In what appears to be the first known case of its kind, the RIAA has been ordered to pay a defendant nearly $70,000 in attorney fees and costs after unsuccessfully suing for copyright infringement.
According to court documents, the Recording Industry Association of America first contacted Oklahoma resident Deborah Foster by phone in 2004. An RIAA settlement representative accused her of downloading copyrighted material off the file-sharing program, Kazaa, using the screen name "fllygirl11," and demanded a payment of $5,000. Foster refused, claiming she did not download any songs from the internet. The settlement representative responded by offering to go down as far as $3,750, but Foster again refused to pay.
(RIAA watchdog Recording Industry vs. The People have been following the paperwork.)
In response, the RIAA filed suit against Deborah Foster in November 2004. Her adult daughter Amanda was added to the complaint in July 2005 when it was indicated that she had access to the internet account. Because Amanda failed to defend herself against the complaint, the RIAA won the case against her by default.
The ruling against Deborah was then amended to allege she "contributorily and/or vicariously" infringed on copyrighted recordings.
The RIAA continued its lawsuit against Deborah Foster, claiming she was liable as the owner of the internet account responsible for the copyright infringement. Foster refused to settle with the RIAA outside of court, and as the case dragged on, her litigation investment became considerable.
On July 13, 2006 the Oklahoma court ordered the RIAA's claims against Foster be dismissed with prejudice and ruled she was eligible to be awarded attorneys fees. The court was skeptical that "an internet-illiterate parent, who does not know Kazaa from a kazoo" could be liable for copyright infringement committed by someone else using her internet account.
Foster first requested $105,680.75 in attorney fees, but the RIAA objected to this, claiming the figure was unreasonable and that she was not entitled to fees for work that could have been avoided "had she assisted the RIAA or acceded to settlement." The court eventually whittled the award down to $68,685.23 in a 14-page document which itemized her expenses.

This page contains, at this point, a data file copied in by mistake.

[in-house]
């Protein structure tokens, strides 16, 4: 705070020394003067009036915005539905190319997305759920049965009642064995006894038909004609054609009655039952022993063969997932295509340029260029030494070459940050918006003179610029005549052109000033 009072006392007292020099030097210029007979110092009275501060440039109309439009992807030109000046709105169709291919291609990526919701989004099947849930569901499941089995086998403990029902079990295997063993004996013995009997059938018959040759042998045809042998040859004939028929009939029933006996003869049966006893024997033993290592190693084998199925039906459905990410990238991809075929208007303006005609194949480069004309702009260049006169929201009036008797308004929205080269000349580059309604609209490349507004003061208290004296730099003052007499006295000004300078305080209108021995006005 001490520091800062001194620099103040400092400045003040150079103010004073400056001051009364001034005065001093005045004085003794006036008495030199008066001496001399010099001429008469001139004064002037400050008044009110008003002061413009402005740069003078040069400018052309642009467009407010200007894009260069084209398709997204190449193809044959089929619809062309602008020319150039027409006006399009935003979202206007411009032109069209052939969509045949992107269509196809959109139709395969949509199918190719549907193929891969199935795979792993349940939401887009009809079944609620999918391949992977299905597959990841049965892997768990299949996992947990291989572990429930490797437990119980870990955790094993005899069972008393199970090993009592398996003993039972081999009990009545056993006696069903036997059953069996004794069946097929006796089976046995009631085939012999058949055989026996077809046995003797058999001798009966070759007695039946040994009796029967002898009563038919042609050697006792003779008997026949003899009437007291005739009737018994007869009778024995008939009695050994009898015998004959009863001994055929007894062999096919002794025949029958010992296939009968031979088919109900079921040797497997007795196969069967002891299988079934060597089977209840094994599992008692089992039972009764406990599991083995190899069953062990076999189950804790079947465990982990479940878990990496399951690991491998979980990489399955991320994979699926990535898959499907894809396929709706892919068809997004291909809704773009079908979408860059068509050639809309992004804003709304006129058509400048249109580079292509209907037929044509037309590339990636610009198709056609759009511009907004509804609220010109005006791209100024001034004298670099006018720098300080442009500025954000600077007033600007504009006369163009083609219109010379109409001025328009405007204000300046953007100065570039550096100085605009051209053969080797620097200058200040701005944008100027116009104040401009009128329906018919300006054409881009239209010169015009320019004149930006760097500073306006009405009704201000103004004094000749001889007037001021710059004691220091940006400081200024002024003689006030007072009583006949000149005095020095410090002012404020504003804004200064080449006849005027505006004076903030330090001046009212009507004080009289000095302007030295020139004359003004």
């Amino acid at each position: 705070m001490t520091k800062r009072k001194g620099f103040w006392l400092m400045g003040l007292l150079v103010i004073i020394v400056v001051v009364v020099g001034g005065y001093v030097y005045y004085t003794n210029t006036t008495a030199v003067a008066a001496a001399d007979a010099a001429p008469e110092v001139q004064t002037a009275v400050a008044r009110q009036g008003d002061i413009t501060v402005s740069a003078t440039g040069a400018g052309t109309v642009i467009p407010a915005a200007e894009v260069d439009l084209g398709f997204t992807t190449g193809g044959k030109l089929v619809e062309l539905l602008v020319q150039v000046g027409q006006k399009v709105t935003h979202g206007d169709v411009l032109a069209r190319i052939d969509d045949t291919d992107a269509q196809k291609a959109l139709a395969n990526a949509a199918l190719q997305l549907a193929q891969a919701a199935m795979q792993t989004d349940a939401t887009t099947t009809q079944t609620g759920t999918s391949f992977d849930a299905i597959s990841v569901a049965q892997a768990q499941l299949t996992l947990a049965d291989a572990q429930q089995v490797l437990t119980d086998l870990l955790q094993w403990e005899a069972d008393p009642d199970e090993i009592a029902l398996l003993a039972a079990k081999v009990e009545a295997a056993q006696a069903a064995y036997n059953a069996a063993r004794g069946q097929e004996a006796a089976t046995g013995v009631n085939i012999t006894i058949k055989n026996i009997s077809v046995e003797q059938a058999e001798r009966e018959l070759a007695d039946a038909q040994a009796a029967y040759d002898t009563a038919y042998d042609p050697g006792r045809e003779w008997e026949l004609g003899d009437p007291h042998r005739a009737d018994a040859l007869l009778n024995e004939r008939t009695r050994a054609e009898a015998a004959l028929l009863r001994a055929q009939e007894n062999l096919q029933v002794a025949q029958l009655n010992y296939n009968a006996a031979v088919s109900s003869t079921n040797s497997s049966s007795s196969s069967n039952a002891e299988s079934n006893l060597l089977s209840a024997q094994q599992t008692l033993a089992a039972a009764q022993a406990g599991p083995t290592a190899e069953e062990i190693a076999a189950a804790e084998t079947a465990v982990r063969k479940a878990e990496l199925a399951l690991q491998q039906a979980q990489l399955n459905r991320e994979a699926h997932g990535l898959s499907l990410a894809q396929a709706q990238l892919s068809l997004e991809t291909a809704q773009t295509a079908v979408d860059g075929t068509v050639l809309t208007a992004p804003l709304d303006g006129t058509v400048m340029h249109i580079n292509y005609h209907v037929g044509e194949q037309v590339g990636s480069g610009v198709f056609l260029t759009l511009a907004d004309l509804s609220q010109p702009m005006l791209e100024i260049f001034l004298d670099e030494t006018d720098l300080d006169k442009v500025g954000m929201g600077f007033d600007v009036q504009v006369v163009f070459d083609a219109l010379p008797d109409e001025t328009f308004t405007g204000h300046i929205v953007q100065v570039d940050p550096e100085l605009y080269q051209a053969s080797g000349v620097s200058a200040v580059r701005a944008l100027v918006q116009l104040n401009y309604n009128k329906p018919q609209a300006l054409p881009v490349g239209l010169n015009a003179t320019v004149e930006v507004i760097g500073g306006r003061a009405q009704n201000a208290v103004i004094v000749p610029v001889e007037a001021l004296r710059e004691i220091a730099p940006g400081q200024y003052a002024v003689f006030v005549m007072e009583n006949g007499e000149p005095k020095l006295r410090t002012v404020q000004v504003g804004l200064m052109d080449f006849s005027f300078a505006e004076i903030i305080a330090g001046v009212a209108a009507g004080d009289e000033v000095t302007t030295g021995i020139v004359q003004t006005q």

A RIAA representative would not talk to us about the case, and said she did not know if it was the first time attorneys' fees were rewarded to a defendant in similar RIAA copyright lawsuits.
The organization has gained notoriety for its fight against copyright infringement through blind pursuit of improbable offenders and gross intimidation. Last month, an unemployed single mom renewed a legal challenge against the RIAA, accusing the organization of contacting her 10-year-old daughter at school by impersonating the girl's grandmother on the phone. The organization claims it has been successful in a recent campaign of blanketing colleges with threatening legal letters, and offering to absolve students guilty or otherwise if they pay a settlement at an RIAA website (major credit cards accepted.)
"My thoughts are that this award, together with some interesting interim decisions against the RIAA in other cases, will be incentive for more defendants to vigorously fight the RIAA, and of course where successful, demand attorneys' fees," said Leonard Rubin, an attorney at Chicago-based Reed Smith Sachnoff & Weaver.
Rubin does not, however, believe the case will serve as a deterrent to the RIAA in its lawsuit campaign. "The RIAA is in a headlong rush to discourage downloaders, many of them college students, from unlawfully copying copyrighted music, and the RIAA apparently doesn't care how much it costs them — they do not file these cases for the sake of collecting either settlement money or monetary judgments."®